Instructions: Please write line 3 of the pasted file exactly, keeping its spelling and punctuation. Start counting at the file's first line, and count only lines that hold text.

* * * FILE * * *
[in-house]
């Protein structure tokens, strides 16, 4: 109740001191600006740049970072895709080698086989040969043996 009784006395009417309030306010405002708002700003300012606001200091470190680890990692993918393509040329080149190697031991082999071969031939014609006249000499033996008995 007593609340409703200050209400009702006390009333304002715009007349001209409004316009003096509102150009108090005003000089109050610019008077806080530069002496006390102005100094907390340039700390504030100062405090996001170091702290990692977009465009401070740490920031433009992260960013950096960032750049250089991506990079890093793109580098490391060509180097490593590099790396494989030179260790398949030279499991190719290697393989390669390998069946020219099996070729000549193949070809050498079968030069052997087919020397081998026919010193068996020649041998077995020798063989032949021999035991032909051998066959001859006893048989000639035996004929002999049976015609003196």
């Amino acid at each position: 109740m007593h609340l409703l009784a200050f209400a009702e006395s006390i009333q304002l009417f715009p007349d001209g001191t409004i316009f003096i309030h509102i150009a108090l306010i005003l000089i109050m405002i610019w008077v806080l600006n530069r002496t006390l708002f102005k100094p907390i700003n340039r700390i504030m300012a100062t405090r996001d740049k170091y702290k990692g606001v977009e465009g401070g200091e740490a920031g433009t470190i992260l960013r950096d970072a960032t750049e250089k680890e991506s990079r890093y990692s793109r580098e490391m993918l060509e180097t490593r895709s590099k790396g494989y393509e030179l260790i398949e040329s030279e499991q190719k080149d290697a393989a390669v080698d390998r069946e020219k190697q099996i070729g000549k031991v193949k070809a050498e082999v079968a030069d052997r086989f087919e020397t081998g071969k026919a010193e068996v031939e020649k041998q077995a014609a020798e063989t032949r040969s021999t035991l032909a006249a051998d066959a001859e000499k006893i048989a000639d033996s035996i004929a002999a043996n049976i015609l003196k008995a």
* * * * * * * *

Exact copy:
């Amino acid at each position: 109740m007593h609340l409703l009784a200050f209400a009702e006395s006390i009333q304002l009417f715009p007349d001209g001191t409004i316009f003096i309030h509102i150009a108090l306010i005003l000089i109050m405002i610019w008077v806080l600006n530069r002496t006390l708002f102005k100094p907390i700003n340039r700390i504030m300012a100062t405090r996001d740049k170091y702290k990692g606001v977009e465009g401070g200091e740490a920031g433009t470190i992260l960013r950096d970072a960032t750049e250089k680890e991506s990079r890093y990692s793109r580098e490391m993918l060509e180097t490593r895709s590099k790396g494989y393509e030179l260790i398949e040329s030279e499991q190719k080149d290697a393989a390669v080698d390998r069946e020219k190697q099996i070729g000549k031991v193949k070809a050498e082999v079968a030069d052997r086989f087919e020397t081998g071969k026919a010193e068996v031939e020649k041998q077995a014609a020798e063989t032949r040969s021999t035991l032909a006249a051998d066959a001859e000499k006893i048989a000639d033996s035996i004929a002999a043996n049976i015609l003196k008995a």